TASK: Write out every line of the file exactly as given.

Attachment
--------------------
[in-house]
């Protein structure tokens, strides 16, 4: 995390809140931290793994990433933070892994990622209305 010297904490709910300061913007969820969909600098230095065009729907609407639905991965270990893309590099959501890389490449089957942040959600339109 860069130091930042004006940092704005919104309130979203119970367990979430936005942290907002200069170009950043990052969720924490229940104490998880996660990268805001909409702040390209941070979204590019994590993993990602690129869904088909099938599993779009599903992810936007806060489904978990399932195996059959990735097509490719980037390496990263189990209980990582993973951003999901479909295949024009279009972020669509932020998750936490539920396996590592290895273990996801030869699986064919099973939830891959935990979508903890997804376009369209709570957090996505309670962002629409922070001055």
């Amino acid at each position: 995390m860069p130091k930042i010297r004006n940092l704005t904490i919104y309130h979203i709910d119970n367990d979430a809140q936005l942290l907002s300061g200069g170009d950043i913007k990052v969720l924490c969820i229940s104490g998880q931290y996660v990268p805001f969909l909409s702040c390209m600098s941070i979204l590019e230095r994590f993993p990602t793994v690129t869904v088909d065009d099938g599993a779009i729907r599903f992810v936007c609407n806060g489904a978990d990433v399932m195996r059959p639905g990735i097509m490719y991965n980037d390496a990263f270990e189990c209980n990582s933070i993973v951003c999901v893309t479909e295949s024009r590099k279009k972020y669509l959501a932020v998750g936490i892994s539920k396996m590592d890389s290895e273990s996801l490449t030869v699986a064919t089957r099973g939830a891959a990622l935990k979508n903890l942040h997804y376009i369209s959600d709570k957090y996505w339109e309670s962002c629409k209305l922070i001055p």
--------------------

[in-house]
């Protein structure tokens, strides 16, 4: 995390809140931290793994990433933070892994990622209305 010297904490709910300061913007969820969909600098230095065009729907609407639905991965270990893309590099959501890389490449089957942040959600339109 860069130091930042004006940092704005919104309130979203119970367990979430936005942290907002200069170009950043990052969720924490229940104490998880996660990268805001909409702040390209941070979204590019994590993993990602690129869904088909099938599993779009599903992810936007806060489904978990399932195996059959990735097509490719980037390496990263189990209980990582993973951003999901479909295949024009279009972020669509932020998750936490539920396996590592290895273990996801030869699986064919099973939830891959935990979508903890997804376009369209709570957090996505309670962002629409922070001055």
């Amino acid at each position: 995390m860069p130091k930042i010297r004006n940092l704005t904490i919104y309130h979203i709910d119970n367990d979430a809140q936005l942290l907002s300061g200069g170009d950043i913007k990052v969720l924490c969820i229940s104490g998880q931290y996660v990268p805001f969909l909409s702040c390209m600098s941070i979204l590019e230095r994590f993993p990602t793994v690129t869904v088909d065009d099938g599993a779009i729907r599903f992810v936007c609407n806060g489904a978990d990433v399932m195996r059959p639905g990735i097509m490719y991965n980037d390496a990263f270990e189990c209980n990582s933070i993973v951003c999901v893309t479909e295949s024009r590099k279009k972020y669509l959501a932020v998750g936490i892994s539920k396996m590592d890389s290895e273990s996801l490449t030869v699986a064919t089957r099973g939830a891959a990622l935990k979508n903890l942040h997804y376009i369209s959600d709570k957090y996505w339109e309670s962002c629409k209305l922070i001055p």